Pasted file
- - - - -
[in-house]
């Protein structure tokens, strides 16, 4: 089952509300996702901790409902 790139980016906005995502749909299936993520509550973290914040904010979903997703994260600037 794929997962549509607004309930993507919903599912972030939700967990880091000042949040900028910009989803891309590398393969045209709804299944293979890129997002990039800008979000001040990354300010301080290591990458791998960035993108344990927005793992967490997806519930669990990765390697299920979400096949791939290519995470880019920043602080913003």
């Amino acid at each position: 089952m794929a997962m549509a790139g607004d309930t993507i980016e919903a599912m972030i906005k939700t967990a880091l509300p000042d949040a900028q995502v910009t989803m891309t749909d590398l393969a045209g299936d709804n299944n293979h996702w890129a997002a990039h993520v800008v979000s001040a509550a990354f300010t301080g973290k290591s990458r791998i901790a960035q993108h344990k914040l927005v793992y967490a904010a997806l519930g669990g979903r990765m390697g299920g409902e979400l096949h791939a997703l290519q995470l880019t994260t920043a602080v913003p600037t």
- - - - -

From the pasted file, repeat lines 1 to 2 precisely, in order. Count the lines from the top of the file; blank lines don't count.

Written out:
[in-house]
């Protein structure tokens, strides 16, 4: 089952509300996702901790409902 790139980016906005995502749909299936993520509550973290914040904010979903997703994260600037 794929997962549509607004309930993507919903599912972030939700967990880091000042949040900028910009989803891309590398393969045209709804299944293979890129997002990039800008979000001040990354300010301080290591990458791998960035993108344990927005793992967490997806519930669990990765390697299920979400096949791939290519995470880019920043602080913003």